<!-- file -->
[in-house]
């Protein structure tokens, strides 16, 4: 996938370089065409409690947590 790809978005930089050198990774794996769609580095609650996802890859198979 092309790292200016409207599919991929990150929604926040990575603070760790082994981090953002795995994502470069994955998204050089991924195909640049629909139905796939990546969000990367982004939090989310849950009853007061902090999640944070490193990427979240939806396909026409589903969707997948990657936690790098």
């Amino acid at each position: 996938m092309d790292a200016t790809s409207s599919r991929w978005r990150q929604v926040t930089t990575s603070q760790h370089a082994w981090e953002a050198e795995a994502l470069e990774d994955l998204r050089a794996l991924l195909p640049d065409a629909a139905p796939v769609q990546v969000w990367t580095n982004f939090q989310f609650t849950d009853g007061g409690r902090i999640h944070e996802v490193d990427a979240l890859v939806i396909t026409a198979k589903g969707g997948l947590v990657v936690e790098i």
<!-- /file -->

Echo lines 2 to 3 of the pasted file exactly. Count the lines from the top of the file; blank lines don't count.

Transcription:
């Protein structure tokens, strides 16, 4: 996938370089065409409690947590 790809978005930089050198990774794996769609580095609650996802890859198979 092309790292200016409207599919991929990150929604926040990575603070760790082994981090953002795995994502470069994955998204050089991924195909640049629909139905796939990546969000990367982004939090989310849950009853007061902090999640944070490193990427979240939806396909026409589903969707997948990657936690790098």
């Amino acid at each position: 996938m092309d790292a200016t790809s409207s599919r991929w978005r990150q929604v926040t930089t990575s603070q760790h370089a082994w981090e953002a050198e795995a994502l470069e990774d994955l998204r050089a794996l991924l195909p640049d065409a629909a139905p796939v769609q990546v969000w990367t580095n982004f939090q989310f609650t849950d009853g007061g409690r902090i999640h944070e996802v490193d990427a979240l890859v939806i396909t026409a198979k589903g969707g997948l947590v990657v936690e790098i």